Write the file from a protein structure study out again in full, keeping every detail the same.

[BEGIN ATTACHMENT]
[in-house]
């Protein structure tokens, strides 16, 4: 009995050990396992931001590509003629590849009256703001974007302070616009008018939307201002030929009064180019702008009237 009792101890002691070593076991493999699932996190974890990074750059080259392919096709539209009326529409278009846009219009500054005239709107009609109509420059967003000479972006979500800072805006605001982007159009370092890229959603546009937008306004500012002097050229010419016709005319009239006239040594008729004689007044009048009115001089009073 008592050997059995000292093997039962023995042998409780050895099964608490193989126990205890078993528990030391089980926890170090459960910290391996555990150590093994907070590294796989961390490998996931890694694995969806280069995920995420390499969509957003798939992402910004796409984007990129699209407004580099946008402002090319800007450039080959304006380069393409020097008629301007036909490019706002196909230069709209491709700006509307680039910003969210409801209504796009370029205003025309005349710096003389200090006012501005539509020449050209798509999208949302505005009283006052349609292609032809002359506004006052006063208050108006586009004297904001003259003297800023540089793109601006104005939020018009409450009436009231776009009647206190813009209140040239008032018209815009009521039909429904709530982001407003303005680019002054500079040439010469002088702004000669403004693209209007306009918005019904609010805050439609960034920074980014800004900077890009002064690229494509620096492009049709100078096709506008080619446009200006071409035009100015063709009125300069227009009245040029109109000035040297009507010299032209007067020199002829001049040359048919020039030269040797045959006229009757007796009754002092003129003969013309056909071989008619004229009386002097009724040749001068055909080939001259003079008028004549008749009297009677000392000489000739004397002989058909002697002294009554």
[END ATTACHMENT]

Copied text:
[in-house]
């Protein structure tokens, strides 16, 4: 009995050990396992931001590509003629590849009256703001974007302070616009008018939307201002030929009064180019702008009237 009792101890002691070593076991493999699932996190974890990074750059080259392919096709539209009326529409278009846009219009500054005239709107009609109509420059967003000479972006979500800072805006605001982007159009370092890229959603546009937008306004500012002097050229010419016709005319009239006239040594008729004689007044009048009115001089009073 008592050997059995000292093997039962023995042998409780050895099964608490193989126990205890078993528990030391089980926890170090459960910290391996555990150590093994907070590294796989961390490998996931890694694995969806280069995920995420390499969509957003798939992402910004796409984007990129699209407004580099946008402002090319800007450039080959304006380069393409020097008629301007036909490019706002196909230069709209491709700006509307680039910003969210409801209504796009370029205003025309005349710096003389200090006012501005539509020449050209798509999208949302505005009283006052349609292609032809002359506004006052006063208050108006586009004297904001003259003297800023540089793109601006104005939020018009409450009436009231776009009647206190813009209140040239008032018209815009009521039909429904709530982001407003303005680019002054500079040439010469002088702004000669403004693209209007306009918005019904609010805050439609960034920074980014800004900077890009002064690229494509620096492009049709100078096709506008080619446009200006071409035009100015063709009125300069227009009245040029109109000035040297009507010299032209007067020199002829001049040359048919020039030269040797045959006229009757007796009754002092003129003969013309056909071989008619004229009386002097009724040749001068055909080939001259003079008028004549008749009297009677000392000489000739004397002989058909002697002294009554």